Accountability & learning


As a rights-based organization, accountability, particularly to the communities we seek to serve, is of the highest importance to us.

For Oxfam, accountability requires us to regularly and honestly assess the quality of our work, share and learn from our findings with primary stakeholders, and apply that learning in future work. At the same time, accountability demands that Oxfam build the capacity of partners so that they themselves develop more effective practice in monitoring, evaluation, and learning. We also recognize that the solutions we seek are elusive, and that we must remain accountable to ourselves to learn—for without learning we will not improve our practice, and at worst do harm.

Oxfam America's innovative approach to monitoring, evaluation and learning sets a high standard within the wider Oxfam confederation, as well as for international NGOs as a whole. Evaluation is an integral component of the learning cycle which is essential for maximizing Oxfam’s effectiveness in achieving our mission. There are agency-wide policies and systems on evaluation across our entire portfolio of work, including our innovation projects, rights based programs, humanitarian work and our advocacy initiatives and campaigns.

As part of this commitment to learning and accountability, Oxfam America has made a large investment in MEL (monitoring, evaluation, and learning) since 2006, with a central unit (LEAD — Learning, Evaluation and Accountability Department), regional MEL staff, coordinators for MEL of large initiatives, and thematic MEL advisors and managers (i.e. Policy and Campaigns, Humanitarian, Private Sector, etc.). As of 2013, 22 specialized staff are devoted to MEL, and a broader cadre of staff have MEL functions as part of their work. This investment represents a major shift in our culture and practice towards greater accountability and improved systems for learning. While this process of change has not been without challenges, Oxfam remains committed to the task.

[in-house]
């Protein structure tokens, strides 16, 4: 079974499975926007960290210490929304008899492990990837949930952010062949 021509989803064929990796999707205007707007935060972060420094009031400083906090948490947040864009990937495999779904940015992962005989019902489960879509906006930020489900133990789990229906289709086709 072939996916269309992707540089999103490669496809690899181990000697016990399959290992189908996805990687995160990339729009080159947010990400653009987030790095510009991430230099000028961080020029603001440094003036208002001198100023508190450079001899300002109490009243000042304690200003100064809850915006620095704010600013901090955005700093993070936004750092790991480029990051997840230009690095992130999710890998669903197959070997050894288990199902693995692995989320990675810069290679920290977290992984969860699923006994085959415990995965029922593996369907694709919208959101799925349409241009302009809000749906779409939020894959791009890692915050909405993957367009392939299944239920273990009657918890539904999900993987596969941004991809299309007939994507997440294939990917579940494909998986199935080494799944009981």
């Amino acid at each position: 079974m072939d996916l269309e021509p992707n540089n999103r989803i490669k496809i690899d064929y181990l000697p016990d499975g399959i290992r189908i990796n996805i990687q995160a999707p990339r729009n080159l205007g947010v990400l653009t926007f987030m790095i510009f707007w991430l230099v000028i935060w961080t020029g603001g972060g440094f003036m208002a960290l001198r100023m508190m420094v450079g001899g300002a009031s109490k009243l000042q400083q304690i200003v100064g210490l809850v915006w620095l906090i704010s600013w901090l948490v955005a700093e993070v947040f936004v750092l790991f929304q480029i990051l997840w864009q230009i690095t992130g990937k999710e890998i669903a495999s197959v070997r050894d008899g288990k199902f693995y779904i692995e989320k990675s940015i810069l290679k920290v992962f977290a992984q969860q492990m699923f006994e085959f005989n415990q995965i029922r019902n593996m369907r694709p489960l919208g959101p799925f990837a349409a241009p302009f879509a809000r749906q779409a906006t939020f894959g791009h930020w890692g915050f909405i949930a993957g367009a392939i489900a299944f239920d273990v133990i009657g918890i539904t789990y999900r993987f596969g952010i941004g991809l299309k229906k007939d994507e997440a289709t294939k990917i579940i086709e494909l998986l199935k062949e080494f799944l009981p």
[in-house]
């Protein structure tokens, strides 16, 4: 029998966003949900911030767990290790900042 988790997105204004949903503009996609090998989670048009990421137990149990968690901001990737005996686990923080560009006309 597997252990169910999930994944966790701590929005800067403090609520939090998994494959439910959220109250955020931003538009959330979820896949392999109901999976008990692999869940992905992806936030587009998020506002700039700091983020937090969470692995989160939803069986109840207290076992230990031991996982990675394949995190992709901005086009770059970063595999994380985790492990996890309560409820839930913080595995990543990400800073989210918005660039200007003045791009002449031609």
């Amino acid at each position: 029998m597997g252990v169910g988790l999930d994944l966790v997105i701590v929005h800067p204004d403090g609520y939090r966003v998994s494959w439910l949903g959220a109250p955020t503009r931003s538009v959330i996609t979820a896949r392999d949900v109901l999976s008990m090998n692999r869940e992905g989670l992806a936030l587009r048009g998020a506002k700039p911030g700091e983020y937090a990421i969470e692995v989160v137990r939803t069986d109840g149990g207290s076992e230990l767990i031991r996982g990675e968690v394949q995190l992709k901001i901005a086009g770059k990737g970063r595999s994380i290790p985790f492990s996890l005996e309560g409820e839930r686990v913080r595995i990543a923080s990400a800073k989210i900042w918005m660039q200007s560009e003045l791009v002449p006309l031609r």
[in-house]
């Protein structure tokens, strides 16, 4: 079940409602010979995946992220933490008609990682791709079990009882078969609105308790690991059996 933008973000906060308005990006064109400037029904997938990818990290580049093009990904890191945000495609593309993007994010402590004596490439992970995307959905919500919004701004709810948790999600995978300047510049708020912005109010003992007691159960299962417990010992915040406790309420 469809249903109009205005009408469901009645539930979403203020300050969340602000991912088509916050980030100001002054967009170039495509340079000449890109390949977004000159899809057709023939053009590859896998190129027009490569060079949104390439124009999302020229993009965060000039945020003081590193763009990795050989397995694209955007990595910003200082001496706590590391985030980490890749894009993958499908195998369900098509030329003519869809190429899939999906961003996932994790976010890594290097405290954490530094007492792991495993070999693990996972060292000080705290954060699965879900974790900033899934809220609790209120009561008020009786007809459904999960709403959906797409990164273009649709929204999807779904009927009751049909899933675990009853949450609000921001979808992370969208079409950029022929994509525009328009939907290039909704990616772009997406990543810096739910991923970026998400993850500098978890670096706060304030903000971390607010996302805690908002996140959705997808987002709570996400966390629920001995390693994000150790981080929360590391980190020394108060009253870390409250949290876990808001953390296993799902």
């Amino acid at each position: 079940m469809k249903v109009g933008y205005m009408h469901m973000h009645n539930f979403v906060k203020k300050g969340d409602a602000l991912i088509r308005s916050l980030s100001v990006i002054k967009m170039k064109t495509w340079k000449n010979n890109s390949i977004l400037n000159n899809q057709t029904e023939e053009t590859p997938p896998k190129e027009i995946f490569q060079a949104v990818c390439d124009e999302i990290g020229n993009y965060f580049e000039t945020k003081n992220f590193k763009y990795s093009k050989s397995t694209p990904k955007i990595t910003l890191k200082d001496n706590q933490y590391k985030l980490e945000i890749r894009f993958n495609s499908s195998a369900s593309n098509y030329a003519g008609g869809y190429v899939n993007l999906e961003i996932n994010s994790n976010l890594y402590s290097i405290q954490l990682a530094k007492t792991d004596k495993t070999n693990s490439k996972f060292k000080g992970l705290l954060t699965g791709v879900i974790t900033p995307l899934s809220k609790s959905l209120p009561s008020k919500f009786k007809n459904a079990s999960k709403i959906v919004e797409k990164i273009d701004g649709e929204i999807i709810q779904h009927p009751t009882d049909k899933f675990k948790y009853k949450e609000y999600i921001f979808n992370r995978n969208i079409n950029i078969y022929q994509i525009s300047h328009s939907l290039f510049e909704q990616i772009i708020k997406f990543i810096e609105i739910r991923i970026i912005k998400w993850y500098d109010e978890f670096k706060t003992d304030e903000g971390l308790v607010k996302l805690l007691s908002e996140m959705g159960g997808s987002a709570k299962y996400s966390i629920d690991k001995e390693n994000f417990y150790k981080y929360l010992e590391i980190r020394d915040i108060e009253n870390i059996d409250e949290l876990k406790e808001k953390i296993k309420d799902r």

As a result of our continued investments, all long-term programs, major campaigns, and key innovation projects have a rigorous monitoring, evaluation, and learning system. The system includes:

  1. A baseline or assessment of the situation prior to intervention;
  2. A monitoring system with quarterly or midterm reports documenting progress against plans;
  3. Annual (or quarterly for faster-paced advocacy and campaign initiatives) reviews that document aggregate evidence, and bring stakeholders together for reflections on progress;
  4. An evaluation every three to four years and/or when an initiative finishes.

This Impact Heartbeat portrays how our long-term programs evaluate their work. PIP = Program Implementation Plan; AIR = Annual Impact Report; PSP = Program Strategy Paper

For overviews of our policy, humanitarian, and international development work, including objectives, research, evaluations, as well as impact reports, please take some time to review various components of this website, which we have developed as part of our ongoing commitment to transparency.

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